How Sweden went from 'least democratic' to welfare state

Sweden
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In a new study, Lund University economic historian Erik Bengtsson debunks the myth that Sweden was destined to become a social democratic country. Instead, he argues that it was actually against all odds, as Sweden in the early 1900s was one of the western world's most unequal countries—and the least democratic in western Europe.

Has Sweden always flown the flag for equality and welfare? No, that is a misleading, romanticized picture, according to Erik Bengtsson from the School of Economics and Management at Lund University in Sweden.

"Sweden is romanticised internationally as the small country in the north that took the lead in equality because of a tradition of independent farmers and a lack of nobility. The only problem is that this is a complete fabrication. There is a wish to believe that Sweden was a unique, idyllic land, but that's wrong."

Instead, Bengtsson shows, among other things, how the temperance movement's strong organisational culture and the free churches formed the basis for the Swedish welfare state in the late 1800s. This helped to educate the future social democrats, whose party, formed in 1889, grew strong rapidly and gained many members who defined themselves as working class.

"It was a method for organising people that proved to be successful and was the reason that Sweden became the world's strongest social democracy. It was very simple: If there is a strong organisation that wants to have an equality model, you get an equality model", says Erik Bengtsson.

Ethnologists usually describe Swedish stories of Swedishness as an echo chamber. The assertions are repeated again and again, but they actually originate from the same questionable sources.

"The story of Swedish democracy stemming from the farmers is a good one and perhaps we would prefer to see ourselves linked to happy people in folk costumes, rather than impoverished peasants. However, it's our job as historians to slow things down a little, shift the debate and show how this narrative is deficient", says Erik Bengtsson.

In the essay "The Swedish Sonderweg in question: Democratization and inequality in comparative perspective", recently published in the journal Past and Present, Erik Bengtsson also highlights another aspect as to why Sweden from the 1930s until the early 1980s became the model for a social democratic country.

"Sweden was the least democratic country in Western Europe in the early 1900s. Almost no one could be involved in politics, and very few could vote. This meant that a large proportion of the population could reach a consensus that another type of order was possible. We had a political world in which nearly the entire population was posited against a small elite, and when the people gained power it created a political dynamic with a strong popular alliance for democracy and equality", says Erik Bengtsson.

Today, Sweden is the eleventh most equal OECD country, overtaken by all the Nordic countries as well as Slovenia, Belgium and Austria. The welfare state's redistribution of wealth policy has diminished so much that researchers now question whether Sweden is still a "social democratic model".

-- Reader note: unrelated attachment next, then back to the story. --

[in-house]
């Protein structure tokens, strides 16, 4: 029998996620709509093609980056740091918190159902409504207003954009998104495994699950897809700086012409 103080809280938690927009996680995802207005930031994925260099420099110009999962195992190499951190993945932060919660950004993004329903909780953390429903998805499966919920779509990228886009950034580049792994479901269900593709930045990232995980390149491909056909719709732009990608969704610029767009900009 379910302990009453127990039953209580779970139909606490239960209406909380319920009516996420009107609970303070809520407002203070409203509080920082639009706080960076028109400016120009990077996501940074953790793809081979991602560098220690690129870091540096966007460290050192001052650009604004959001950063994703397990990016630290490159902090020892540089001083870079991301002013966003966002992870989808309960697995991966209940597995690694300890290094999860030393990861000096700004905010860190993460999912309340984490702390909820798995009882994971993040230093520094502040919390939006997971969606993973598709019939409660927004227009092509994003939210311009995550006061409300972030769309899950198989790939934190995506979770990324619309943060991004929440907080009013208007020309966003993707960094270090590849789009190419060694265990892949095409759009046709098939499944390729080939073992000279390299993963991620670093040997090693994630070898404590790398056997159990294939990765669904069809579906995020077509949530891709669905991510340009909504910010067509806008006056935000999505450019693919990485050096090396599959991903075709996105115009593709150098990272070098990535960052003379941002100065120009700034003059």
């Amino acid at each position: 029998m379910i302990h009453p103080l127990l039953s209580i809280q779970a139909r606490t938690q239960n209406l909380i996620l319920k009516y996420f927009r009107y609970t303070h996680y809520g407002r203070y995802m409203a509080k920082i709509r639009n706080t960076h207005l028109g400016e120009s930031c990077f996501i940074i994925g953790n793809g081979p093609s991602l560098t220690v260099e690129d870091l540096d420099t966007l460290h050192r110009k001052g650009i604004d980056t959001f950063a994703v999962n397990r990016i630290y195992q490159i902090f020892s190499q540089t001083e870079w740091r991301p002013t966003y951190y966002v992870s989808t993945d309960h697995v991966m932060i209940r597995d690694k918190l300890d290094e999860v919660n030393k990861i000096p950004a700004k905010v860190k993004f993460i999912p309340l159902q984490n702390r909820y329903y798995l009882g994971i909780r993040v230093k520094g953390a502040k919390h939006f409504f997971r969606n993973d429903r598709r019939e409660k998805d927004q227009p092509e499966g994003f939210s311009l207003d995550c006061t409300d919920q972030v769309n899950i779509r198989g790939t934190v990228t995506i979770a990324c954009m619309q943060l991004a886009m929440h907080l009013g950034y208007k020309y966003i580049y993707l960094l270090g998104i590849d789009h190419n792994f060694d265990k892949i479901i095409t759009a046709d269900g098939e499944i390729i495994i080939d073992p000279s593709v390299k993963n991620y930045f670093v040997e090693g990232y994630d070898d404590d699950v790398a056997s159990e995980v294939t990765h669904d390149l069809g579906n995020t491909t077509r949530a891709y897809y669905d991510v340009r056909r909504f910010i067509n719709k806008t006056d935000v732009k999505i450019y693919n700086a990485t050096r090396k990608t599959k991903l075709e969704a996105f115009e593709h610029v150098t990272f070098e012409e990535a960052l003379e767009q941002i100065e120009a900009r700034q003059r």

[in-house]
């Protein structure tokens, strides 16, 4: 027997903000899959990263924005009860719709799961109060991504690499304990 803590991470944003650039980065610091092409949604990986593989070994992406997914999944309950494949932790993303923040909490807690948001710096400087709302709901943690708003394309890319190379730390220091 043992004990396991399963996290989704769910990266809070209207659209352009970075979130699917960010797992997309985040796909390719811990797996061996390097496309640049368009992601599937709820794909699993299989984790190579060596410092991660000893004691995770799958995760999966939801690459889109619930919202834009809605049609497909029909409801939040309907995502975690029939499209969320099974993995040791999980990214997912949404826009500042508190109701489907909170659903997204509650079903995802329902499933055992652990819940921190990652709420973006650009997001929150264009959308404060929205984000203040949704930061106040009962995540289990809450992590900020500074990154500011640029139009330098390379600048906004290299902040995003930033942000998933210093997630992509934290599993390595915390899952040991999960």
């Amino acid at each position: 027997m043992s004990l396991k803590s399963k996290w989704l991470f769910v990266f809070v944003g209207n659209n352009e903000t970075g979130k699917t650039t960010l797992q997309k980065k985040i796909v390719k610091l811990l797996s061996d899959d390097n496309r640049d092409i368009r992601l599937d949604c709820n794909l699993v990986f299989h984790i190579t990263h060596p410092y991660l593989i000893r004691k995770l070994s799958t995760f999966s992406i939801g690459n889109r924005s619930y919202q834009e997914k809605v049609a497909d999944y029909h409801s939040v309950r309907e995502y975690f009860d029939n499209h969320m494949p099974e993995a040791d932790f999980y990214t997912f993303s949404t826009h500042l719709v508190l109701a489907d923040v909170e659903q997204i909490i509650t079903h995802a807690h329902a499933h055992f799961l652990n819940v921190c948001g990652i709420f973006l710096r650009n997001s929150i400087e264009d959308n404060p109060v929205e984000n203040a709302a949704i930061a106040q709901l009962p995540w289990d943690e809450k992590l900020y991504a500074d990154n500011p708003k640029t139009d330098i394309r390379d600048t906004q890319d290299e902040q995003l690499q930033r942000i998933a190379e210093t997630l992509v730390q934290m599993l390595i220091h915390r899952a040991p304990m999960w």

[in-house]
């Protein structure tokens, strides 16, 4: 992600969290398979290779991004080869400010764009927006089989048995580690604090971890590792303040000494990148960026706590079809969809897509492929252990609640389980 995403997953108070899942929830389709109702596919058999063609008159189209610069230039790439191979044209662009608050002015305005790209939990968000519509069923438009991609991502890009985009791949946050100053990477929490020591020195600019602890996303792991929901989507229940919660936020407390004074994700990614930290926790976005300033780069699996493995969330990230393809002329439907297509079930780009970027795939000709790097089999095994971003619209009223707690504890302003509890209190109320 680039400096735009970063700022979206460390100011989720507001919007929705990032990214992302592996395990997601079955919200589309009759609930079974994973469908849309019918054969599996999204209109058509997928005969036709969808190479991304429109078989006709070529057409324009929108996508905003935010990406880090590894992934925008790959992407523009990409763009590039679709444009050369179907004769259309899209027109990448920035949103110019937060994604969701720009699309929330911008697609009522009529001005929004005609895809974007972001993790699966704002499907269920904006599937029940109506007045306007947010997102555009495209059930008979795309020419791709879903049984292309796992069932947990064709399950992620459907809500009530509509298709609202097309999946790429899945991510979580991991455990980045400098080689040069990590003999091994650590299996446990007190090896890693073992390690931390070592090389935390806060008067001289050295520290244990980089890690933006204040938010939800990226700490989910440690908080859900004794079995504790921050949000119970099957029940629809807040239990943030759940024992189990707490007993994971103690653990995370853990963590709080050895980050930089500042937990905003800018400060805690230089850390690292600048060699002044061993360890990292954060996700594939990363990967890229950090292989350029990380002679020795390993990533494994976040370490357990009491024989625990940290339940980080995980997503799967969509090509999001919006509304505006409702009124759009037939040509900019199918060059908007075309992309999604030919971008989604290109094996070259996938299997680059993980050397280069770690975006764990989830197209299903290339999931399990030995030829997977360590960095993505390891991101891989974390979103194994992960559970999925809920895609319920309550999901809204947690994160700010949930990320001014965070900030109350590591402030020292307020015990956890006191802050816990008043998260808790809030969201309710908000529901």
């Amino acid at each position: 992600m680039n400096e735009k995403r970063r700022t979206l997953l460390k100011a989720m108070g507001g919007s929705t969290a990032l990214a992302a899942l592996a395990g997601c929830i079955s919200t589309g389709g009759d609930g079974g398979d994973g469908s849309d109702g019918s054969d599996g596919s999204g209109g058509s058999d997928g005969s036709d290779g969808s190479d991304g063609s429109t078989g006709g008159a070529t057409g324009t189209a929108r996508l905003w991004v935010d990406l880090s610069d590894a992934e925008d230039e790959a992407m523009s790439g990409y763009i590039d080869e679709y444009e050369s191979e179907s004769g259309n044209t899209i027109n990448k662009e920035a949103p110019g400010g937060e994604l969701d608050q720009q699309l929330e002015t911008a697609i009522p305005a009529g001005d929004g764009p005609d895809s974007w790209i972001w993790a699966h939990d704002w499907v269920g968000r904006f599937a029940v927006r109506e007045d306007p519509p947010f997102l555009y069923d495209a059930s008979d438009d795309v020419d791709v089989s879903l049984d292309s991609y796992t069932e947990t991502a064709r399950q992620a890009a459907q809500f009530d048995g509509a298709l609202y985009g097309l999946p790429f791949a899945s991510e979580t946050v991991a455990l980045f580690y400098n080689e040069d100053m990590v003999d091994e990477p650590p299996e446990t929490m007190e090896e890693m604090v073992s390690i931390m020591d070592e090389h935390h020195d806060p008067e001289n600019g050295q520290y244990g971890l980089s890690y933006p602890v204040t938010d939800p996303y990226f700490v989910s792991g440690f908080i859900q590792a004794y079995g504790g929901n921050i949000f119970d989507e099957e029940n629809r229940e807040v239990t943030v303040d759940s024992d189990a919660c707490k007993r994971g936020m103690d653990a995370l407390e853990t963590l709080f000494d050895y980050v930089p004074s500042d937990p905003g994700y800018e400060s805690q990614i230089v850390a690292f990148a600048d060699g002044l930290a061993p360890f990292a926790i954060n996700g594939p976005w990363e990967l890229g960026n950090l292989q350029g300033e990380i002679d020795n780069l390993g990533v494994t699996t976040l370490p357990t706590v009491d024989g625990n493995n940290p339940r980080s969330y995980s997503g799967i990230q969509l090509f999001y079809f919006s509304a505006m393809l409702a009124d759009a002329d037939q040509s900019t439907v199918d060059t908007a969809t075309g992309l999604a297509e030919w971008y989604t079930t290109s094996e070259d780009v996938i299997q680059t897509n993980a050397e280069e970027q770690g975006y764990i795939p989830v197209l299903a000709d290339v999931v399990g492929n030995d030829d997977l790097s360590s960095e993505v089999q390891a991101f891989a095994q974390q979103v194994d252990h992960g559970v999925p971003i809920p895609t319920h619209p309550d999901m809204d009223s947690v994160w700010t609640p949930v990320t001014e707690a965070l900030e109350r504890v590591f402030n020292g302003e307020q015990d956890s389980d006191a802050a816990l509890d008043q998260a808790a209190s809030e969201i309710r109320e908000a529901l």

"There is no continuity in Swedish history— is not based on our culture. This research shows that it is a fragile construction that we can lose or is subject to change, and not eternal and unconnected with history", concludes Erik Bengtsson.


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More information: Erik Bengtsson, The Swedish Sonderweg in Question: Democratization and Inequality in Comparative Perspective, c.1750–1920*, Past & Present (2019). DOI: 10.1093/pastj/gtz010
Provided by Lund University
Citation: How Sweden went from 'least democratic' to welfare state (2019, June 14) retrieved 15 June 2019 from https://phys.org/news/2019-06-sweden-democratic-welfare-state.html
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13 hours ago
The article is conveniently forgetting the point of what happened in the 1930s.

The Swedes practically invented scientific racism, and were the first in the world to have state institutes for studying and implementing eugenics - which directly influenced the Nazis. Then later on during the war they were in de-facto trade union with Germany while pretending to be neutral. After the war, it would have been mighty inconvenient for the ruling elites to continue along the same vein, with the entire rest of the world turning against such ideas. The Swedish elites had to do all in their power to divorce themselves from the Nazis and keep up the narrative that they were completely uninvolved in any of the war crimes - so they turned hard left.

It's not really a story of the quiet masses slowly gaining power and overthrowing the status quo. When the marching mob got up to the castle, the king had sneaked out and was now marching at the front of the mob to retake his own throne.

12 hours ago
Today, Sweden is the eleventh most equal OECD country, overtaken by all the Nordic countries as well as Slovenia, Belgium and Austria. The welfare state's redistribution of wealth policy has diminished so much that researchers now question whether Sweden is still a "social democratic model".


Open borders or a welfare state. Pick one and only one.

12 hours ago
Open borders or a welfare state. Pick one and only one.


The socialists built the "million programme" housing developments (projects) back in the 70's to answer the huge flux of people from the countryside to the cities, and for the immigration from neighboring countries like Finland. They stuffed all the poor people and immigrants into these more or less isolated cookie-cutter neighborhoods, which turned out with predictable results when the economy stopped growing: the housing projects started to perpetuate poverty by perpetuating social divisions. All the "true swedes" were over here, and all the poor "not swedes" were cordoned off over there.

Most of the scary stories you hear today about immigrants messing about in Sweden is exactly from these places. It's an example of failed integration, which keeps happening again and again because the socialists fundamentally recognize that maintaining a poor underclass maintains a stable base of dependent voters...